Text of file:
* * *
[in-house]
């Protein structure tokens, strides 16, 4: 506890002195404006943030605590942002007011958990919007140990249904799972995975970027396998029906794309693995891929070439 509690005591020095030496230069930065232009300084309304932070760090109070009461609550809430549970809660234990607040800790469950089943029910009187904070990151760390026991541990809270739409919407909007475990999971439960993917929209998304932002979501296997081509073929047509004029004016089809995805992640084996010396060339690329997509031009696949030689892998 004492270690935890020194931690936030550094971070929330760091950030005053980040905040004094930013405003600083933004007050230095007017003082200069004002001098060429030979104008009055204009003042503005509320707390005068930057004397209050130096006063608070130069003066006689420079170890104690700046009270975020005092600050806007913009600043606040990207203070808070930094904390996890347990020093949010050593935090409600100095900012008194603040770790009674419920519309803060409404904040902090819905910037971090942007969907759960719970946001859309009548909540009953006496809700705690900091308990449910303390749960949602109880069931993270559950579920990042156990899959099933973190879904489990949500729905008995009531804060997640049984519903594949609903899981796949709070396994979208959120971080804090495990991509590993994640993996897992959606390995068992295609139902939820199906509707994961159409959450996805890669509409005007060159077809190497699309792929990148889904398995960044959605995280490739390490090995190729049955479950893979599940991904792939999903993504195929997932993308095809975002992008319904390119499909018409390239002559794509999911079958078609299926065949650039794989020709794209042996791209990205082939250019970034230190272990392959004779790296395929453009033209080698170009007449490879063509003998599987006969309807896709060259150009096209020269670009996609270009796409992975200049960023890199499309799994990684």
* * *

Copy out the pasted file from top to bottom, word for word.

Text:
[in-house]
């Protein structure tokens, strides 16, 4: 506890002195404006943030605590942002007011958990919007140990249904799972995975970027396998029906794309693995891929070439 509690005591020095030496230069930065232009300084309304932070760090109070009461609550809430549970809660234990607040800790469950089943029910009187904070990151760390026991541990809270739409919407909007475990999971439960993917929209998304932002979501296997081509073929047509004029004016089809995805992640084996010396060339690329997509031009696949030689892998 004492270690935890020194931690936030550094971070929330760091950030005053980040905040004094930013405003600083933004007050230095007017003082200069004002001098060429030979104008009055204009003042503005509320707390005068930057004397209050130096006063608070130069003066006689420079170890104690700046009270975020005092600050806007913009600043606040990207203070808070930094904390996890347990020093949010050593935090409600100095900012008194603040770790009674419920519309803060409404904040902090819905910037971090942007969907759960719970946001859309009548909540009953006496809700705690900091308990449910303390749960949602109880069931993270559950579920990042156990899959099933973190879904489990949500729905008995009531804060997640049984519903594949609903899981796949709070396994979208959120971080804090495990991509590993994640993996897992959606390995068992295609139902939820199906509707994961159409959450996805890669509409005007060159077809190497699309792929990148889904398995960044959605995280490739390490090995190729049955479950893979599940991904792939999903993504195929997932993308095809975002992008319904390119499909018409390239002559794509999911079958078609299926065949650039794989020709794209042996791209990205082939250019970034230190272990392959004779790296395929453009033209080698170009007449490879063509003998599987006969309807896709060259150009096209020269670009996609270009796409992975200049960023890199499309799994990684």